First Sun EAP and easily the coolest person I met in 2019. She is a social worker turned Chief Technology Officer of a major EAP.
How cool is that?Here is her post:
You can do this thing.
The one thing I would like everyone reading this to take away is – you can do this thing. You can learn about and implement cyber security even as a solo practice counselor.
Step 1: Read – You won’t know what you don’t know until you start reading. Right now, the US Federal government is diligently pushing to update regulations and create guidelines and frameworks that are easily accessible and understandable so that everyone that needs to comply can do so.
A great place to start: https://www.itgovernanceusa.com/federal-cybersecurity-and-privacy-laws.
Step 2: Watch – So, you’ve done the reading and some of it is still above your head. I get that. Look for videos so that you can see how these frameworks are intended to be used. Many of the government agencies are holding webinars and releasing video tutorials on how to do these things.
A great place to start is https://www.healthit.gov/topic/privacy-security-and-hipaa.
Step 3: Attend – Cyber security is hands on, and not everyone has experience with updating settings on computers, smart phones, tablets, and other electronic equipment. Many local technical schools, colleges, and universities hold continuing education classes in computer skills.
Step 4. Do – Download and use SRA Tool 3.1. https://www.healthit.gov/topic/privacy-security-and-hipaa/security-risk-assessment-tool This is a freebie from the federal government that helps you track:
a. HIPAA Security Rule
b. HITECH Act
c. NIST Cybersecurity Framework
Step 5: Vendors – When in doubt, hire out. IT consulting firms abound. Seek one familiar with HIPAA, HITECH, and the most up to date guidelines and frameworks so they can review your office setup and help you ensure that you have everything set up as you need it to be.
The easy things you can do with the equipment you already have:
1. Modem/Router – how the internet gets to you
• Update the name of the device to something unique.
• Change the default password that came with the device to something unique.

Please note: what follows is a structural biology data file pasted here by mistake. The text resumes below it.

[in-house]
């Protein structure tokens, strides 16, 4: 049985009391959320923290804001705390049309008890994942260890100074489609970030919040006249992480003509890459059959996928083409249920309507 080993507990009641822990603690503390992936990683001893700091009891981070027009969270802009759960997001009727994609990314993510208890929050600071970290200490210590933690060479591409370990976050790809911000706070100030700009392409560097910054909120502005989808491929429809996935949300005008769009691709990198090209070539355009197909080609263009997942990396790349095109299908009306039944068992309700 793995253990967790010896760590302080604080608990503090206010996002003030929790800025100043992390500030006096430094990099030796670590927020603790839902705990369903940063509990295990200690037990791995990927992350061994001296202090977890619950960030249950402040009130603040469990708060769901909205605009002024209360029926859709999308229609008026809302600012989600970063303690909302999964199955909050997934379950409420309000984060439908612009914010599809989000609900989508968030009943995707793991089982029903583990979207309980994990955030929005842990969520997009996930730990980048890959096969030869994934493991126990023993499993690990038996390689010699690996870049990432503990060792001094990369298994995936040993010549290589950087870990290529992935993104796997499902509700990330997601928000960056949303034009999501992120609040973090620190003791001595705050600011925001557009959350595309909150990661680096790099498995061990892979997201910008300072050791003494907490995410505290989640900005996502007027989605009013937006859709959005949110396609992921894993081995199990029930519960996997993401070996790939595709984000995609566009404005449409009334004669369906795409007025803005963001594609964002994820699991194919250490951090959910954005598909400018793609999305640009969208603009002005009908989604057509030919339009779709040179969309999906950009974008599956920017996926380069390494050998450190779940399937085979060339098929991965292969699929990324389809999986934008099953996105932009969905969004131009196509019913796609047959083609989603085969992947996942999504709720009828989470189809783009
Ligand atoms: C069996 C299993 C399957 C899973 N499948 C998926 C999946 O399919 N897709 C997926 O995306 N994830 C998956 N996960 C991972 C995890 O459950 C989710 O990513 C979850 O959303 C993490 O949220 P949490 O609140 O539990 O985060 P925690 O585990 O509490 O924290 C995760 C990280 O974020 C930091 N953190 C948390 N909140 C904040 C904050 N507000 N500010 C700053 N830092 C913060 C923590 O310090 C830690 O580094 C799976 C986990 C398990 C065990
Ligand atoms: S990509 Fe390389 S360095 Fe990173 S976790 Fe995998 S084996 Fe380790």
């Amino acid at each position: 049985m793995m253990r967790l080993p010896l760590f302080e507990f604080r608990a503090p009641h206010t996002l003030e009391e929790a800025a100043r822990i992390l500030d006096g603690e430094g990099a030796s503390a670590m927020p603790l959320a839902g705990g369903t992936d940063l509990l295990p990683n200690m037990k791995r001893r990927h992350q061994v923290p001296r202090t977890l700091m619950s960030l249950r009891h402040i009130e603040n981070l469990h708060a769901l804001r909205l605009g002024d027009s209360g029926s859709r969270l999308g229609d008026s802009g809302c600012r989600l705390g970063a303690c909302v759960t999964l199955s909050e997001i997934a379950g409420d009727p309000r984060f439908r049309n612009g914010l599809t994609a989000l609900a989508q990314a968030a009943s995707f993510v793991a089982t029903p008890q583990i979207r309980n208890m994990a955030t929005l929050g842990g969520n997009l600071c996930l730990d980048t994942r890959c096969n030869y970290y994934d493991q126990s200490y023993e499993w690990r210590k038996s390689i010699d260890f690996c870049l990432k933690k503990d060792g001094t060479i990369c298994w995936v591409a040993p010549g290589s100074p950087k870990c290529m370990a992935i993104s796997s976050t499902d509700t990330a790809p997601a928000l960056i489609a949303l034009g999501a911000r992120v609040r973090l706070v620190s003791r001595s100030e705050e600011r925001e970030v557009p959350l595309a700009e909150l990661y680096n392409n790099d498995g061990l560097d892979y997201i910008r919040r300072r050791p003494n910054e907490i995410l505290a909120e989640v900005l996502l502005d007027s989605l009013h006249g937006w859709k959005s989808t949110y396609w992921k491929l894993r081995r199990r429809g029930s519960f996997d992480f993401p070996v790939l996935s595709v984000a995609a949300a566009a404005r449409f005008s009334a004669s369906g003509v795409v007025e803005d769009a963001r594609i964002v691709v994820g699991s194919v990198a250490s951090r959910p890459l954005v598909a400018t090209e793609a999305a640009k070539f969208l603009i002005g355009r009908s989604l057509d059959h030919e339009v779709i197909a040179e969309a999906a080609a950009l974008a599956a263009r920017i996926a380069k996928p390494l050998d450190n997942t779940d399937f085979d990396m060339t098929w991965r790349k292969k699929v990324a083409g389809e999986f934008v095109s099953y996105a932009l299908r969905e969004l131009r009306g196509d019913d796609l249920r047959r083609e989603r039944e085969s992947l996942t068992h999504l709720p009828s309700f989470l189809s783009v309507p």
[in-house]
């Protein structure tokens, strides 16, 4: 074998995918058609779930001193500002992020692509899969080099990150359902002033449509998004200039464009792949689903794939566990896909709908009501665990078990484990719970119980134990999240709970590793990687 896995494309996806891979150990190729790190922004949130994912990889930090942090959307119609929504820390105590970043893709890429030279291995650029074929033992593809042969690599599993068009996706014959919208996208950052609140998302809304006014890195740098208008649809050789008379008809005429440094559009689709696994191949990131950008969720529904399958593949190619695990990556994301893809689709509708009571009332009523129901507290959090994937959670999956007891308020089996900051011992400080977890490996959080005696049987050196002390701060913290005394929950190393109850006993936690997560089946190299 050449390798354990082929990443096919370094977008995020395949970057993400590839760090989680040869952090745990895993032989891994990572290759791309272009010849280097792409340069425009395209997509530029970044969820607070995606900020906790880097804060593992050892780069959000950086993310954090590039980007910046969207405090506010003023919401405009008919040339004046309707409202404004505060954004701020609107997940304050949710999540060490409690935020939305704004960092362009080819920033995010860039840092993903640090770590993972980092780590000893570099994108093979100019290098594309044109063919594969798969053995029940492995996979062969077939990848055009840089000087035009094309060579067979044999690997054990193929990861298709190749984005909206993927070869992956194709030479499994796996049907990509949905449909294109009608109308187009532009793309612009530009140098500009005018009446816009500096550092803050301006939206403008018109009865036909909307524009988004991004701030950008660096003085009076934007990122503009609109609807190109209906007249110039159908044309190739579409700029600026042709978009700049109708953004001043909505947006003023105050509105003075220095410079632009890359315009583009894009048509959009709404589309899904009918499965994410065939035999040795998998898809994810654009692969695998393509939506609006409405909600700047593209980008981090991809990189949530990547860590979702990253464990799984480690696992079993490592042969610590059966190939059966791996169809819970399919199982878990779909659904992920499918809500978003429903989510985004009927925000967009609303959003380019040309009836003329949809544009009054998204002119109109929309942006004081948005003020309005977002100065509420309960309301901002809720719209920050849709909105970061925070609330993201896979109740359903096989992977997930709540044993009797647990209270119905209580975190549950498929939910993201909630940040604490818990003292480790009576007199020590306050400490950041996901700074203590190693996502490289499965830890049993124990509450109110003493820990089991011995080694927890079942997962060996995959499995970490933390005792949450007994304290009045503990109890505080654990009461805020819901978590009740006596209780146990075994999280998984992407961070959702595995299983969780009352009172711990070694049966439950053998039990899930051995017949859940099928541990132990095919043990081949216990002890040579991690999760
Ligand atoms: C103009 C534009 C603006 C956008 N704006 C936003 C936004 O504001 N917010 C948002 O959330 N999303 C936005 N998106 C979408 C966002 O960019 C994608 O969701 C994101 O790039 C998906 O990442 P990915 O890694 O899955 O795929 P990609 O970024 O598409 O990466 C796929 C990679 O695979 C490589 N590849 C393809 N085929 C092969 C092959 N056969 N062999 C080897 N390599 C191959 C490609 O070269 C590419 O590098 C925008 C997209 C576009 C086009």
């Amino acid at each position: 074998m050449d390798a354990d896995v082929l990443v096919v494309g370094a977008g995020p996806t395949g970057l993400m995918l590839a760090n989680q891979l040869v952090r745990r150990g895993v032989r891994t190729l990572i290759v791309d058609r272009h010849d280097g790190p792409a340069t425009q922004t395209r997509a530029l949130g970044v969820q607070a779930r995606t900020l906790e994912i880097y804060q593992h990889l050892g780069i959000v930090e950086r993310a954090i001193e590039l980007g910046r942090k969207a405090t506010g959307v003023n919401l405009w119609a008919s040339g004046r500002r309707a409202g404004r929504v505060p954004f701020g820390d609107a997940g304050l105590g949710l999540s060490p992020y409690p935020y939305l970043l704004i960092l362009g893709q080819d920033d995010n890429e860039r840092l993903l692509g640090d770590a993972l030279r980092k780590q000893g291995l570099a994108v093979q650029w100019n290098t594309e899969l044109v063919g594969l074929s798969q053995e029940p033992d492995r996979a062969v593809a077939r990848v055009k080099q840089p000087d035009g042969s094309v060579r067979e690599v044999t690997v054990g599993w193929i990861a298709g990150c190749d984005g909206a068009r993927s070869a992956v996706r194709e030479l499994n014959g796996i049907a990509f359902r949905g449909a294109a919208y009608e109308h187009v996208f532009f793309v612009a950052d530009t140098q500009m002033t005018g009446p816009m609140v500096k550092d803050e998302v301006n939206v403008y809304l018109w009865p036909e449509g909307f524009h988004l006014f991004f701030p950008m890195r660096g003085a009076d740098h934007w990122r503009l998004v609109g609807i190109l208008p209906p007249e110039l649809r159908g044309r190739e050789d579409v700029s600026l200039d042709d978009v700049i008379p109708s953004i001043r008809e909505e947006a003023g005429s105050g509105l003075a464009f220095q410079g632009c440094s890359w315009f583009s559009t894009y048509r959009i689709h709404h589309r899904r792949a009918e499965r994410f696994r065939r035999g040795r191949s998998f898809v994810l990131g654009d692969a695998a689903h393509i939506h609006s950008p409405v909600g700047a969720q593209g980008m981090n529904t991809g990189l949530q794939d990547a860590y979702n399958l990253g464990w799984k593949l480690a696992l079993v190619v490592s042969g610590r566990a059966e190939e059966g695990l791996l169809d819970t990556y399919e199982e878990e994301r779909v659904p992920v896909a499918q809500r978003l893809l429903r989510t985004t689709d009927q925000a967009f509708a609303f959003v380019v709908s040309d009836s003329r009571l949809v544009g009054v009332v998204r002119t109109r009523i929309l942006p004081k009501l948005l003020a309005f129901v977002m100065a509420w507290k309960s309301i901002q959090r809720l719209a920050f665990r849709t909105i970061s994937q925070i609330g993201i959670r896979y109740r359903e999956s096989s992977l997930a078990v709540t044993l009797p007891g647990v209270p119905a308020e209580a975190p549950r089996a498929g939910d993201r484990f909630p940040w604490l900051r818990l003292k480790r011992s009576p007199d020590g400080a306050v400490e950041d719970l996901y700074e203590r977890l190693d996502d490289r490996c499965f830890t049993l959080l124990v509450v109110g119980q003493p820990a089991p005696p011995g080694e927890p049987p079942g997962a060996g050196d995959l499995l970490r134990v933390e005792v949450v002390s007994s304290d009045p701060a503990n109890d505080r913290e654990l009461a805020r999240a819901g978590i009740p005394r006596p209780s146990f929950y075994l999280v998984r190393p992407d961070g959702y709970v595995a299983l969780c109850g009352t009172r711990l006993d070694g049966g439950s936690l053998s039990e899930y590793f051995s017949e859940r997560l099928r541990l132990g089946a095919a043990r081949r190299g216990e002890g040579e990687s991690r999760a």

• Update the Firmware on your wireless router so the security patches have been completed.
• Turn off unnecessary ports and services (such as FTP servers), if they are not routinely used.
• Encryption on your router: WPA2-PSK (AES) or WPA3 (SAE)
2. Machine – how you do your work
• Encrypt your machines with a password (computer, laptop, tablet, smart phone)
• Set password or PIN for the operating system
• Turn on virus protection
• Turn on security updates
• Do not set programs, apps, or websites to auto-fill passwords to login. Use a password keeper app instead.
3. Software – where your data lives
• Set password or PIN on all software that might contain PHI (18 PHI Identifiers: https://en.wikipedia.org/wiki/Protected_health_information)
• Encrypt your data – at rest and in transmission (this means email too)
• Know what your software touches – be mindful of integrated apps and what they have access to.
4. The Cloud – 3rd party services and vendors
• Software that lives on the internet and you log into it – Get a BAA if it touches PHI.
5. Internet of Things – smart toys
• Does it listen? Does it record? Does it respond? Then it is NOT HIPAA compliant. Turn these OFF in your clinical areas!
Oh, and, heads up, just in case you missed the announcement - The FAX machine is dead.
The Centers for Medicare & Medicaid have decreed that in 2020 the FAX is no longer to be used for healthcare information. Whither the government goest, business/industry will follow. Look for a HIPAA compliant cloud fax/email service.
I know, that really looks like a lot. Take one item on the list at a time and work your way through.
And remember, you can do this thing!
Thank you Diana!